History of Chiropractic
The use of chiropractic medicine can be traced back to Hippocrates, who first described spinal manipulation in ancient Greece. This mode of treatment takes a different approach from conventional medicine, taking advantage of the body's alleged natural self-healing abilities. The modern history of chiropractic care began in 1895, when Daniel David Palmer founded the profession in Davenport, Iowa.
Chiropractic treatment is a form of spinal manipulation, one of the oldest healing practices in history. Hippocrates described spinal manipulation in ancient Greece.
In 1895, Daniel David Palmer founded the modern profession of chiropractic treatment in Davenport, Iowa. Palmer was a self-taught healer and a student of healing philosophies of the day. He believed that:
- The body has a natural healing ability that is controlled by the nervous system
- Subluxations, or misalignments of the spine (a concept that had already existed in the bonesetter and osteopathic traditions), interrupt or interfere with this "nerve flow"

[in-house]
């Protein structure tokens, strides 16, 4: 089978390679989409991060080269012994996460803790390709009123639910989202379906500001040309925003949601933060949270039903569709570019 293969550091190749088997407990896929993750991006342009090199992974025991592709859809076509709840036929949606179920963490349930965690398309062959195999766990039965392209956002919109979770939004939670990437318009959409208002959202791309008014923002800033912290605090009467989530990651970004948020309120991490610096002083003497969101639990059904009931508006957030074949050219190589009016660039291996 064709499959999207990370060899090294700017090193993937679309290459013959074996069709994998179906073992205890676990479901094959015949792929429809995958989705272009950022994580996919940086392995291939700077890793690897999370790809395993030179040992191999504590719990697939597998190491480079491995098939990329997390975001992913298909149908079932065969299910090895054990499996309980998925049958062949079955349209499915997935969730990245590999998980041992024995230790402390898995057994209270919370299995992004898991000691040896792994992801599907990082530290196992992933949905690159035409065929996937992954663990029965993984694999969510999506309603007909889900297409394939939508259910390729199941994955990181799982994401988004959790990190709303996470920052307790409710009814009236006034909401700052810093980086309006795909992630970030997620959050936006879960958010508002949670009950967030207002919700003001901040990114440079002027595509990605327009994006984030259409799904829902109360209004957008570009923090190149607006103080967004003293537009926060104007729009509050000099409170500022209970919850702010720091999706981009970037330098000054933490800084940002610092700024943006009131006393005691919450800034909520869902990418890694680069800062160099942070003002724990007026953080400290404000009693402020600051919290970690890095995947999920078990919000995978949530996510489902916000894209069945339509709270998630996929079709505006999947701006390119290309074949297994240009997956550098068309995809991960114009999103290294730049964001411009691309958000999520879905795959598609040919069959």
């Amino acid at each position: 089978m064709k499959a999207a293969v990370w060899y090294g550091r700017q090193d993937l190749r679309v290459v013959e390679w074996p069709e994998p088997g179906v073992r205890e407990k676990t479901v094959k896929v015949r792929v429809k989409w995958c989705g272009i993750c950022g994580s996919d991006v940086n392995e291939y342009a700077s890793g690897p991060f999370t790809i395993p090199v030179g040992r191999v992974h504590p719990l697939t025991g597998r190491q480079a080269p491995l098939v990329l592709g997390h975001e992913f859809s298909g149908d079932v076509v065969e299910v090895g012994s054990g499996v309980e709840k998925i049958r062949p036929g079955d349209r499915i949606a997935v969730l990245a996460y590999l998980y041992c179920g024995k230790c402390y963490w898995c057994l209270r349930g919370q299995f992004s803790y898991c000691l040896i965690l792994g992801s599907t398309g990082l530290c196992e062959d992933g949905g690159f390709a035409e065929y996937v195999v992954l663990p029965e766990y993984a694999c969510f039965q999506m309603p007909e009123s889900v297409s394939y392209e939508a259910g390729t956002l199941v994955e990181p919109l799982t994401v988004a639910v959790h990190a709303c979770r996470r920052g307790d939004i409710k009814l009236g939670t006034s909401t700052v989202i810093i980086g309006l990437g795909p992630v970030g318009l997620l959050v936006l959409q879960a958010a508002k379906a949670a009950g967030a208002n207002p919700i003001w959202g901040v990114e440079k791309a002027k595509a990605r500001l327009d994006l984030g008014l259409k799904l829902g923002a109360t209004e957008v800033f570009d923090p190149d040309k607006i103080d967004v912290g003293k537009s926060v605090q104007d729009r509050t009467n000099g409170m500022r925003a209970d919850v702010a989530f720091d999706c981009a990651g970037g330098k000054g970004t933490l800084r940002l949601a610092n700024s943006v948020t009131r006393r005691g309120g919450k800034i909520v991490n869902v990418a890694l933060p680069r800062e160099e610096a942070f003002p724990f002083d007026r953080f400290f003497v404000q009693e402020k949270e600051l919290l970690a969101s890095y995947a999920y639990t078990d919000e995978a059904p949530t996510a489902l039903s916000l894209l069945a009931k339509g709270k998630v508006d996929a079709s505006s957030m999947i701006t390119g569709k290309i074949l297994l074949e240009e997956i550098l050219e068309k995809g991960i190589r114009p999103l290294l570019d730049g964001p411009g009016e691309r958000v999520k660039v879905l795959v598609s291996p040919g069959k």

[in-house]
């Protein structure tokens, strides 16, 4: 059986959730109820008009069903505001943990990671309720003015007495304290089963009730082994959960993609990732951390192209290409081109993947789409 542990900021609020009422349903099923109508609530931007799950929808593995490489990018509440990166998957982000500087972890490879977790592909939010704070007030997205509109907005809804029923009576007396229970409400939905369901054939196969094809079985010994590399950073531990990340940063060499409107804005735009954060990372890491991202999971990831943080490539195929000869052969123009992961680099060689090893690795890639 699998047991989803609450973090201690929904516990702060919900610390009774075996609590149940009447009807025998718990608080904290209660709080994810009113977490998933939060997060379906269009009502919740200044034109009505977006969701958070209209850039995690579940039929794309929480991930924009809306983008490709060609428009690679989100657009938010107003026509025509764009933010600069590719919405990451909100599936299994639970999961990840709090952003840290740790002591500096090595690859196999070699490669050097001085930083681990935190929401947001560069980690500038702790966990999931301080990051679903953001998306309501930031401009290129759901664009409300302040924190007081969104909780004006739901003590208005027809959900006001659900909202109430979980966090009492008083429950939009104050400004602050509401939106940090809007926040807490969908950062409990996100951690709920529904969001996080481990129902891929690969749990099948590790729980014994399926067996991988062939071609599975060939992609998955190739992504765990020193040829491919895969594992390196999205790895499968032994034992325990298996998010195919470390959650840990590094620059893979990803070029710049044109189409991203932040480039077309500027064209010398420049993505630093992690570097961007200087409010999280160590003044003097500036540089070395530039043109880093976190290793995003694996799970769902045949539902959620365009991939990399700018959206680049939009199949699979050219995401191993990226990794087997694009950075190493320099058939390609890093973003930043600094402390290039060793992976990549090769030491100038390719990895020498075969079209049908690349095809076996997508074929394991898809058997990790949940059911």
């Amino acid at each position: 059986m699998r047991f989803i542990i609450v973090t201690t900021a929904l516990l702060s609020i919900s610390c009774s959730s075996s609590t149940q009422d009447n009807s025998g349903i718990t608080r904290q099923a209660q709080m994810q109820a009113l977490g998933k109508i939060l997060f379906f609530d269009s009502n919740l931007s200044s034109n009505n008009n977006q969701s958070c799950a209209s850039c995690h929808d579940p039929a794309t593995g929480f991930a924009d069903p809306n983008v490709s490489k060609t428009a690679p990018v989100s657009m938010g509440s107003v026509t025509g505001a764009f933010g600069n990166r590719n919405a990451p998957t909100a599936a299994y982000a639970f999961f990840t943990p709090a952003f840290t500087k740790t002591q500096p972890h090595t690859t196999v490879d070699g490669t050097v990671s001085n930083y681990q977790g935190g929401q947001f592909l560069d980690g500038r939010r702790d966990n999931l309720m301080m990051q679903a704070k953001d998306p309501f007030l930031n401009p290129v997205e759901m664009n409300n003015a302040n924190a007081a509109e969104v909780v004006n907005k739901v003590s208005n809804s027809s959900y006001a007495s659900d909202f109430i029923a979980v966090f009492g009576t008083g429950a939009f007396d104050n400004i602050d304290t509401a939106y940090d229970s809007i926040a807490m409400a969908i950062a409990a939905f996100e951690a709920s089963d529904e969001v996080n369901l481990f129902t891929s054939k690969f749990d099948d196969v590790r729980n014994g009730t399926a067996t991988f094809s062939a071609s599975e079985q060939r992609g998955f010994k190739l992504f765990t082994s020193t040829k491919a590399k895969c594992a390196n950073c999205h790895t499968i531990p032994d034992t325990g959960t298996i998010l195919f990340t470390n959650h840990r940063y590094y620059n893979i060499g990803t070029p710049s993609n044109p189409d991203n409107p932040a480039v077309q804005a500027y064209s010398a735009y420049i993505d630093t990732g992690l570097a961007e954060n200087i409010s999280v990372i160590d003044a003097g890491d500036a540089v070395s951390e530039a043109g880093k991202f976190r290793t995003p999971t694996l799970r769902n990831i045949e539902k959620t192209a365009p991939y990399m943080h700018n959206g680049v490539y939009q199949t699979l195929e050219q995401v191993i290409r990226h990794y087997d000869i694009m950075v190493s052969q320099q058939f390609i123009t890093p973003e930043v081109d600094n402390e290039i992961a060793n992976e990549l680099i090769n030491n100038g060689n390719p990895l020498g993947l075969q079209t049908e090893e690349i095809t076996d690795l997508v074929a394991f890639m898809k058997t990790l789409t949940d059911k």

- If an organ does not receive its normal supply of impulses from the nerves, it can become diseased.
This line of thinking led Palmer to develop a procedure to "adjust" the vertebrae, the bones of the spinal column, with the goal of correcting subluxations.
While some chiropractors continue to view subluxation as central to chiropractic healthcare, others no longer view the subluxation theory as a unifying theme in health and illness or as a basis for their practice.
What Is Chiropractic?
The word "chiropractic" combines the Greek words "cheir" (hand) and "praxis" (action) and means "done by hand." Chiropractic is an alternative medical therapy that takes a different approach from conventional medicine.
The basic concepts of chiropractic care can be described as follows:
- The body has a powerful self-healing ability
- The body's structure (primarily that of the spine) and its function are closely related, and this relationship affects health
- Chiropractic therapy is given with the goals of normalizing this relationship between structure and function and assisting the body as it heals.